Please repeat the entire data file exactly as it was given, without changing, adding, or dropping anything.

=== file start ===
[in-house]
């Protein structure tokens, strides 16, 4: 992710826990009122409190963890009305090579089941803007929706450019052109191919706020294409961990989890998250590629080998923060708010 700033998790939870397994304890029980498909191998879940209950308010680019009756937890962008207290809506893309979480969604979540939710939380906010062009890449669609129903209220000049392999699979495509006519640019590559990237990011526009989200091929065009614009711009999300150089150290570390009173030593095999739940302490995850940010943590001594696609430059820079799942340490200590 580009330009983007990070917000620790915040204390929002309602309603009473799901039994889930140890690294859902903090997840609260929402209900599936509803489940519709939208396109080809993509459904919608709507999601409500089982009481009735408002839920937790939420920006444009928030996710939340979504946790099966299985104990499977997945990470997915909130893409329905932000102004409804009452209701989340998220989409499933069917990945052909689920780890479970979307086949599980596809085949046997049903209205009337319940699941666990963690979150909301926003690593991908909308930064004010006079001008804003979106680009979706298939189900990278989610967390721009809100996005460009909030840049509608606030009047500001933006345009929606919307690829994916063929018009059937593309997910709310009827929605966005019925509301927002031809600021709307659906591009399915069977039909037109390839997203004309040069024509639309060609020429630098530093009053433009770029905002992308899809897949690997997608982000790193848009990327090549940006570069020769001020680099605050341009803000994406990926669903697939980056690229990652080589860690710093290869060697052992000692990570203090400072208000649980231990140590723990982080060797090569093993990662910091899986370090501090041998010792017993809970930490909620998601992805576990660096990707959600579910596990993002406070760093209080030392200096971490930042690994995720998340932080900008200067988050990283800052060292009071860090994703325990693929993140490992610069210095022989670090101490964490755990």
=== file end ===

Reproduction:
[in-house]
């Protein structure tokens, strides 16, 4: 992710826990009122409190963890009305090579089941803007929706450019052109191919706020294409961990989890998250590629080998923060708010 700033998790939870397994304890029980498909191998879940209950308010680019009756937890962008207290809506893309979480969604979540939710939380906010062009890449669609129903209220000049392999699979495509006519640019590559990237990011526009989200091929065009614009711009999300150089150290570390009173030593095999739940302490995850940010943590001594696609430059820079799942340490200590 580009330009983007990070917000620790915040204390929002309602309603009473799901039994889930140890690294859902903090997840609260929402209900599936509803489940519709939208396109080809993509459904919608709507999601409500089982009481009735408002839920937790939420920006444009928030996710939340979504946790099966299985104990499977997945990470997915909130893409329905932000102004409804009452209701989340998220989409499933069917990945052909689920780890479970979307086949599980596809085949046997049903209205009337319940699941666990963690979150909301926003690593991908909308930064004010006079001008804003979106680009979706298939189900990278989610967390721009809100996005460009909030840049509608606030009047500001933006345009929606919307690829994916063929018009059937593309997910709310009827929605966005019925509301927002031809600021709307659906591009399915069977039909037109390839997203004309040069024509639309060609020429630098530093009053433009770029905002992308899809897949690997997608982000790193848009990327090549940006570069020769001020680099605050341009803000994406990926669903697939980056690229990652080589860690710093290869060697052992000692990570203090400072208000649980231990140590723990982080060797090569093993990662910091899986370090501090041998010792017993809970930490909620998601992805576990660096990707959600579910596990993002406070760093209080030392200096971490930042690994995720998340932080900008200067988050990283800052060292009071860090994703325990693929993140490992610069210095022989670090101490964490755990």